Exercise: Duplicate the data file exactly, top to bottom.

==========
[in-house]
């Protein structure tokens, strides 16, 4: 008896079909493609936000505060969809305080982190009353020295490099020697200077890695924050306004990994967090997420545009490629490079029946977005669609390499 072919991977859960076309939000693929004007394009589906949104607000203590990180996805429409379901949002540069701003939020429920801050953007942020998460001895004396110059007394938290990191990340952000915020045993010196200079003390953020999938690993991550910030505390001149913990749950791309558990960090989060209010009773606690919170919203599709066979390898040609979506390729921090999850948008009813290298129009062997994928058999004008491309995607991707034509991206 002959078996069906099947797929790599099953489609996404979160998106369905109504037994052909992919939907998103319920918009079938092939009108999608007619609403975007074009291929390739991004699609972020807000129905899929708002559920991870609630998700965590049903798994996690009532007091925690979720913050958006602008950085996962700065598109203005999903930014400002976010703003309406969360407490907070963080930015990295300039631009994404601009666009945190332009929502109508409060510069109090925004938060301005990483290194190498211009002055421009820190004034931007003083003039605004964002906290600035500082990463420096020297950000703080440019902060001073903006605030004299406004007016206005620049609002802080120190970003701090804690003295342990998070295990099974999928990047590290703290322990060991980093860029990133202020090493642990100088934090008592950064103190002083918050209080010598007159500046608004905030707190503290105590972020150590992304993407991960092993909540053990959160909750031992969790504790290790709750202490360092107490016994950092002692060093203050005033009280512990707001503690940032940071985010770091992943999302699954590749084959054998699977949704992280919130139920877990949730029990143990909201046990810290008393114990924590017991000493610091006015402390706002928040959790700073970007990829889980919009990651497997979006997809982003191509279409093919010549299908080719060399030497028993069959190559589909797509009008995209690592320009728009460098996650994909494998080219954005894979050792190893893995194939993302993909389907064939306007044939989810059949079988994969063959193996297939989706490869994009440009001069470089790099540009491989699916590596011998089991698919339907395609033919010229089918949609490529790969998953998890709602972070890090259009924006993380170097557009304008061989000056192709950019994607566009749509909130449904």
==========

[in-house]
């Protein structure tokens, strides 16, 4: 008896079909493609936000505060969809305080982190009353020295490099020697200077890695924050306004990994967090997420545009490629490079029946977005669609390499 072919991977859960076309939000693929004007394009589906949104607000203590990180996805429409379901949002540069701003939020429920801050953007942020998460001895004396110059007394938290990191990340952000915020045993010196200079003390953020999938690993991550910030505390001149913990749950791309558990960090989060209010009773606690919170919203599709066979390898040609979506390729921090999850948008009813290298129009062997994928058999004008491309995607991707034509991206 002959078996069906099947797929790599099953489609996404979160998106369905109504037994052909992919939907998103319920918009079938092939009108999608007619609403975007074009291929390739991004699609972020807000129905899929708002559920991870609630998700965590049903798994996690009532007091925690979720913050958006602008950085996962700065598109203005999903930014400002976010703003309406969360407490907070963080930015990295300039631009994404601009666009945190332009929502109508409060510069109090925004938060301005990483290194190498211009002055421009820190004034931007003083003039605004964002906290600035500082990463420096020297950000703080440019902060001073903006605030004299406004007016206005620049609002802080120190970003701090804690003295342990998070295990099974999928990047590290703290322990060991980093860029990133202020090493642990100088934090008592950064103190002083918050209080010598007159500046608004905030707190503290105590972020150590992304993407991960092993909540053990959160909750031992969790504790290790709750202490360092107490016994950092002692060093203050005033009280512990707001503690940032940071985010770091992943999302699954590749084959054998699977949704992280919130139920877990949730029990143990909201046990810290008393114990924590017991000493610091006015402390706002928040959790700073970007990829889980919009990651497997979006997809982003191509279409093919010549299908080719060399030497028993069959190559589909797509009008995209690592320009728009460098996650994909494998080219954005894979050792190893893995194939993302993909389907064939306007044939989810059949079988994969063959193996297939989706490869994009440009001069470089790099540009491989699916590596011998089991698919339907395609033919010229089918949609490529790969998953998890709602972070890090259009924006993380170097557009304008061989000056192709950019994607566009749509909130449904």